I just saw my sister, Teresa, off in a taxi after a nearly two-week road trip starting in Lisbon and moving down through southern Portugal, across to Seville, Spain, then back to Lisbon by way of Evora. A wave of melancholy washed over me after our goodbye hug, which surprised me because I will see her again in two months’ time. Sitting down to write a post on the places we’ve been, I shift gears to reflect upon our way of traveling together on this trip that made it a little more difficult to say goodbye.
I travel with both my sisters and am fortunate that both have a sense of adventure. My other sister, Michelle, had just gone on a trip to northern Italy with her family, so she needed to pass on Portugal. The beauty of traveling with women who have known and loved you your entire life is, there is a level of comfort, familiarity, and (for the most part) acceptance that is hard to find elsewhere. The challenge of such travel is that there are moments when you can return to decades-old ways of reacting to each other. The opportunity is to transform those moments.
Other than driving through impossibly narrow roads and according to errant Google directions, our time together was marked by ease and pleasure in each other’s company. I believe the quality of our experience was enhanced by a conscious mutual decision to practice intention, together, throughout the trip. We both believe that travel expands our personal worlds and wanted to find ways to encourage and honor that in each other.
Here are three ways that we consciously traveled with intention.
1) Begin each day with a question or reflection and share thoughts at day’s end.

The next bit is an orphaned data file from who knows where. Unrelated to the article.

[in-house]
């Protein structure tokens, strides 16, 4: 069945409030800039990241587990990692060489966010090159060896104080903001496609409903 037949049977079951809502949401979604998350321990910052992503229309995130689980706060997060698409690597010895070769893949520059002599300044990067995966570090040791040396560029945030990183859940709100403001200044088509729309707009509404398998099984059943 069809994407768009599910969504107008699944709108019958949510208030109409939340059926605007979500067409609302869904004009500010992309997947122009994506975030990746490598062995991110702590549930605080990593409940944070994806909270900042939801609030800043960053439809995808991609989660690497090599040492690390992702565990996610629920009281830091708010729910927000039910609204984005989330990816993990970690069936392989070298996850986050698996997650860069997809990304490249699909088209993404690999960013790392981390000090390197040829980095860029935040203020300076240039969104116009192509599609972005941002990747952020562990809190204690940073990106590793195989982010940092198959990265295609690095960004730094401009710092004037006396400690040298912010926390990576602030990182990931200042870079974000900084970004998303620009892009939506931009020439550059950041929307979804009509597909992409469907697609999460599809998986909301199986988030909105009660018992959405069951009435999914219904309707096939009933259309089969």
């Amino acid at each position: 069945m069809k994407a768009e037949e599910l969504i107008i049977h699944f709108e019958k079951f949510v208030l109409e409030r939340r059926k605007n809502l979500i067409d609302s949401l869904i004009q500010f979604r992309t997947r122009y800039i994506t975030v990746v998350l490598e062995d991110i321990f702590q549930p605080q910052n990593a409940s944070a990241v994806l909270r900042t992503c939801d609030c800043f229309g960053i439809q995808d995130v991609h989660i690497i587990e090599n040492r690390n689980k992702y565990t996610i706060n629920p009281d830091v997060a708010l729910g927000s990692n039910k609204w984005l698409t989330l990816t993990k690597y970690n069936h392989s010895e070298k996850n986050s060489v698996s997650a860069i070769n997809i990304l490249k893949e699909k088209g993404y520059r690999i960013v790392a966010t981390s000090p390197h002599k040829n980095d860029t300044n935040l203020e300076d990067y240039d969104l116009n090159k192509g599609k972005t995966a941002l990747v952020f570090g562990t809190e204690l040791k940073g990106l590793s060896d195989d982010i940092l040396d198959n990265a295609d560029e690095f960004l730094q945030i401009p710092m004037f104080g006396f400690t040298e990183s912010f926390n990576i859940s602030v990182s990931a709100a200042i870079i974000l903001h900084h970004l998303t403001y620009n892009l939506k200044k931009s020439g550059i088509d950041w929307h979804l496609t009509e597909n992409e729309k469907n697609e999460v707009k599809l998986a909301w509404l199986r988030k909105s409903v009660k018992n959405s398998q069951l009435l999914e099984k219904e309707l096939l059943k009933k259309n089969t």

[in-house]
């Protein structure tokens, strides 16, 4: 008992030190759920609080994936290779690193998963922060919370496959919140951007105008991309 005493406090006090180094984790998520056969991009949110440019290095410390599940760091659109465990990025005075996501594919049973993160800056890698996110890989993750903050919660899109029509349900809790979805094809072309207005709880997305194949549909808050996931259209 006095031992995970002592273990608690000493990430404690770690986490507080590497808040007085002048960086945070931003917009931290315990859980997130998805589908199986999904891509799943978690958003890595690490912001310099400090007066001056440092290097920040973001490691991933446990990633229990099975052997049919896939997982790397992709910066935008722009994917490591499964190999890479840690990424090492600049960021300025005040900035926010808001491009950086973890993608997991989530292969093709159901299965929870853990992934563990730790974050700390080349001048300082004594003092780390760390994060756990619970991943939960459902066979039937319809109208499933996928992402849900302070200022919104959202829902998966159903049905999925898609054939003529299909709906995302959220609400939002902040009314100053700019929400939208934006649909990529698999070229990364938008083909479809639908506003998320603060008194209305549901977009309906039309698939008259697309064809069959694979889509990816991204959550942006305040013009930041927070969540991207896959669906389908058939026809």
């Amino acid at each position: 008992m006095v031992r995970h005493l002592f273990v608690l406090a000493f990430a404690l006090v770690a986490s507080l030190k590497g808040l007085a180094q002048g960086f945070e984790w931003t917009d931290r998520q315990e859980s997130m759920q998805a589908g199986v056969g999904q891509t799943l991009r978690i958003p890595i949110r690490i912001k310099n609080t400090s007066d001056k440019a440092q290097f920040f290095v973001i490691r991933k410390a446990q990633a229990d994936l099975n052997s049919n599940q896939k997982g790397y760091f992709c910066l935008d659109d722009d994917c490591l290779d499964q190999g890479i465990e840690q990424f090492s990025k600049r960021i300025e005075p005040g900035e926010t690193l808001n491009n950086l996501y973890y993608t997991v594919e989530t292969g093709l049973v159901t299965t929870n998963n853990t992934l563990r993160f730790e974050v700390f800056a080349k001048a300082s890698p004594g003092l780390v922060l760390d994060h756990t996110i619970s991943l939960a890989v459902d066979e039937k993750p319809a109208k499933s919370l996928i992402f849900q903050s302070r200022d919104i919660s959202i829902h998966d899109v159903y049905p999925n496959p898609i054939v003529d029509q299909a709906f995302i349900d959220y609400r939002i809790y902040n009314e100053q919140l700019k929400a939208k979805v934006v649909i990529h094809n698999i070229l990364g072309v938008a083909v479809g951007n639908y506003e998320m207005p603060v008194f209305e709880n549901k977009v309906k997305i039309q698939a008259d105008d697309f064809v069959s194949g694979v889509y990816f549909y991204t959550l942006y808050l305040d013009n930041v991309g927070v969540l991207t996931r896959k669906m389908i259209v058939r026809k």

Before the trip began, we spoke about ways to more consciously make our experience growth-enhancing. We decided to have a brief daily reflection and question to contemplate, which we discussed at the end of the day. This wasn’t meant to create work or be effortful. I have a deck of cards on reflections for an intentional life, and we chose to use these cards because they were readily available. Some of our reflections were on our core values, how to build pauses into our lives, and what kinds of thoughts served and didn’t serve us.
2) Create a word to use in a challenging moment.
Knowing that there is often at least one moment where we can get triggered – from exhaustion or different desires or whatever – we thought it would be helpful to create a short-hand word that would make it less likely that we would say unhelpful things to each other. When triggered it can be easy to say things without compassion and, because of this, the words are often unhelpful. Our word was ‘Cowabunga!’ We chose a word that we could say with humor, even if we weren’t feeling it. Having such a word helped create space when needed. On this trip we only used it in a playful way. The one moment we needed it, while driving, it escaped us. But having the word, we could talk about it and laugh after-the-fact.
3) At the end of the trip, we asked each other ‘How did I do? Was there a time I could have done things differently that would have been helpful to you?’
The importance of asking the other person, rather than only self-reflection, is that it communicates an openness to them. This goes a long way toward viewing the other person as someone who is capable of growing and changing. On this trip, we had no feedback for each other – we felt that both of us had done well as travel companions. Importantly, challenging and even painful moments can be put quickly behind when there is openness to the other person.
Traveling with a loved one provides an excellent opportunity to practice intention in relationship as a way to deepen your travel experience. You may want to try one of the intentional practices above or create your own on your next travel adventure.